Iowa, as everyone in Wisconsin knows, is that big flat place to the west where they grow corn and where all the crummy weather comes from that hits us about three days later. That's why our "gang" had to be nuts to even start a tour, heading straight into the worst weather in over 100 years. Biblical weather - torrential rain, lightning, hail, 50-mph winds, flooding and tornadoes - was in store for us and yet, we never got wet.
It all starts on our way to Sioux City, Iowa, when John on his basic black '97 Harley FXD, Kent and Dorothy on their hygienic white '05 Honda Gold Wing and I, aboard a copper-and-black 105th anniversary edition '08 Harley Ultra Classic, are slammed by 30-mph crosswinds with gusts to 50 mph. There are whitecaps in the flooded fields, for goodness' sake! When a semi passes, it feels like we are going to be pushed clear off the road, but there's no rain. Throughout the entire trip we keep "just missing" the rain. We stop to eat, and the gray skies open up in a torrent that knocks squirrels out of the trees. We finish our meal, and the rain stops. We ride for hours under billowing black clouds with the weather band making dire predictions, but it always just misses us or hits while we're sleeping.
While looking over our maps in the planning stages, we couldn't help noticing that wet and wild Iowa is actually book-ended between two of our country's most important and historic rivers, the Mississippi and the Missouri. Although both borders are lined with some hill country, the west, or Missouri side, rolls more and therefore it became the focus of our tour. This region is known as The Loess Hills National Scenic Byway Spine and Excursion Loops. The "spine" represents the major (paved) roadways. The "excursion loops," 16 in all, are the gravel side roads that venture into the hills and then loop back out to the spine a mile or more up the road. The Loess Hills area is 200 miles long (running from Sioux City, on the northern end, to St. Joseph, Missouri, in the south), and it's up to 15 miles wide.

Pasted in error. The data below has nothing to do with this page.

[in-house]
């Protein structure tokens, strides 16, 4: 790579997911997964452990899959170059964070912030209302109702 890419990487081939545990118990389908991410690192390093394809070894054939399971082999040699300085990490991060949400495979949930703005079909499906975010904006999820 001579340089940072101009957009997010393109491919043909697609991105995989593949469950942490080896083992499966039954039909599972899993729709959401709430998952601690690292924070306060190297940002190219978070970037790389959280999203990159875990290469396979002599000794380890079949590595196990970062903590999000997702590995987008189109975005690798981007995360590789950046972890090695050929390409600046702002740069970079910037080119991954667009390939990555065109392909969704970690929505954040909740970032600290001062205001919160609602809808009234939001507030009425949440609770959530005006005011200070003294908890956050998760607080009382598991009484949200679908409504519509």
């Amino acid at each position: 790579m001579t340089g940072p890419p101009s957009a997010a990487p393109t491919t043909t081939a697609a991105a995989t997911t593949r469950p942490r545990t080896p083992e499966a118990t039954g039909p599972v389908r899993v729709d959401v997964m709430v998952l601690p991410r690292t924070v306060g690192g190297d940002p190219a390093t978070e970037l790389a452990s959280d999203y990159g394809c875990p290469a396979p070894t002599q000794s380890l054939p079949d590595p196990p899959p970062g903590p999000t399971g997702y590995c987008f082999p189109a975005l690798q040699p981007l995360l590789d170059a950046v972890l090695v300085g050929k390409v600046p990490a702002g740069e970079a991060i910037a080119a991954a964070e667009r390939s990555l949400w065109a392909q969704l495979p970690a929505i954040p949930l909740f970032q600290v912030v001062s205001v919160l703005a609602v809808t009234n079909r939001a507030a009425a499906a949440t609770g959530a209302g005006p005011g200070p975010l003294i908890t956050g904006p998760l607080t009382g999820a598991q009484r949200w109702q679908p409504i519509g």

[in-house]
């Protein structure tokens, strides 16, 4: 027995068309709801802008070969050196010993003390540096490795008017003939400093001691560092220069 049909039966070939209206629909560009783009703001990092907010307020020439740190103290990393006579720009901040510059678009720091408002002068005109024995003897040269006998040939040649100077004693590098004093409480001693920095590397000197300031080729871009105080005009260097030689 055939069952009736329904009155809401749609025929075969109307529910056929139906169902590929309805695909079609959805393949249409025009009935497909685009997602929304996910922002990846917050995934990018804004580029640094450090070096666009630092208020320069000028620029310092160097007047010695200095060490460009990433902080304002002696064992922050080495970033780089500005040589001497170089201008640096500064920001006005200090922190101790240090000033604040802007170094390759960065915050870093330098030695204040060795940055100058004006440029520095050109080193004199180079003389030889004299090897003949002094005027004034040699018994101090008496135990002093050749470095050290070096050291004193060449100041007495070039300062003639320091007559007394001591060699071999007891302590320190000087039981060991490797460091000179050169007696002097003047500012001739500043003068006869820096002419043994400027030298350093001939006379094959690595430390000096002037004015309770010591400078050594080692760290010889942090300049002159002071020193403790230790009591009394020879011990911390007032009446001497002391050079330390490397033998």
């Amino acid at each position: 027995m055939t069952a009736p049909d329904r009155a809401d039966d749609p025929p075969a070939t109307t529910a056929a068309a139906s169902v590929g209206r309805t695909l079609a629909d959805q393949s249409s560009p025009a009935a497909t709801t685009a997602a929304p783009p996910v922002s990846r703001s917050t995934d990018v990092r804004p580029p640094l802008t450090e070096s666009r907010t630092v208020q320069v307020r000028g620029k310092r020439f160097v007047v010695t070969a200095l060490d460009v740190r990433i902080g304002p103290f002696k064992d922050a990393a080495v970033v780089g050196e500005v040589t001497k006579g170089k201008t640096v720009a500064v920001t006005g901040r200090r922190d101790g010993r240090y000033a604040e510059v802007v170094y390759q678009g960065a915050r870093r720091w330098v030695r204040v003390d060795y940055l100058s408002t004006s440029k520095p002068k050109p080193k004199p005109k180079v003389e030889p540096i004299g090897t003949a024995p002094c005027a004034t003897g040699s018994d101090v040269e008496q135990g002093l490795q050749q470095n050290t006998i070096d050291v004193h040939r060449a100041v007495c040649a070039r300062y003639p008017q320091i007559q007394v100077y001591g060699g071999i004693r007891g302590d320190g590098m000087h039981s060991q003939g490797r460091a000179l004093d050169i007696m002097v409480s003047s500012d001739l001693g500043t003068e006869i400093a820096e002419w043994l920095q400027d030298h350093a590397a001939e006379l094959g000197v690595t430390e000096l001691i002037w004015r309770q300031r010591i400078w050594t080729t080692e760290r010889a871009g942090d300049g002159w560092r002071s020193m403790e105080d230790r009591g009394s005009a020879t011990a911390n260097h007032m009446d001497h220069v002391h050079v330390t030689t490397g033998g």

Motorcycle & Gear
2008 Harley-Davidson Ultra Classic Electra Glide
Jacket: H-D FXRG Midweight Leather
Helmet: H-D System Full Face
Gloves: H-D Windshielder Gauntlet
Rain Suit: H-D High Visibility
Getting There, More or Loess
We are riding the Byway from Waubonsie, in southern Iowa, all the way to Westfield, in north-central Iowa. With a sprint over the Missouri River and down through Nebraska, then back again over the river into Iowa, and returning to Sioux City is a distance of 454 miles. The height of the hills ranges from 200 feet down to only a few feet, and their composition is truly prehistoric: glacial filings as fine as flour called loess (pronounced "luss"). The action of wind and time blew them into dunes, which were covered with topsoil, vegetation, and numerous wildflowers. If you strip off the protective layer of topsoil and expose the loess to rain, it will dissolve. These hills are enlivened with all your common midwestern birds and critters and by the industry of farmhands in the little valleys. If they're not raising a cash crop in the bottomland west of the hills, they're grazing cattle, sheep or goats in the hills, watering them at the rushing streams and shimmering ponds. And we can tell from the number of empty boat trailers that they are getting in some pretty good fishing too.
Our group, now dubbed "The River Rats," begins its loop tour in Sioux City, Iowa. This is Lewis and Clark Country. They came through here in 1804 on their way west, and it's not hard to find commemoration of the pair and their expedition in historic plaques, street signs, museums, pizza joints and town names. However, one of the largest of the monuments, located on a bluff overlooking the Missouri River just south of Sioux City, on business Hwy 75, isn't named for Lewis or Clark. It's the Sgt. Charles Floyd Monument, built in 1901 to honor the only member of the Lewis & Clark Expedition to die during their explorations.
On our second day, we point our wheels north from Sioux City onto the Loess Scenic Byway, heading for Westfield, Iowa, west over the Missouri River, to just "nick" the southeast corner of South Dakota, and then turn south to our next overnight in Blair, Nebraska, 20 miles north of Omaha. Tornado sirens jar us awake at 2:45 a.m. By 3:00 everyone in the motel is seated in the hallways with their backs pressed against the walls - everyone, that is, except for John and me. While John is filling the bathtub with pillows, I stand with my attention split between the window scene (never recommended as a vantage point) and the massive red-and-orange blobs engulfing the entire area on the Weather Channel, prominently displaying stark tornado swirls - one above and one below us.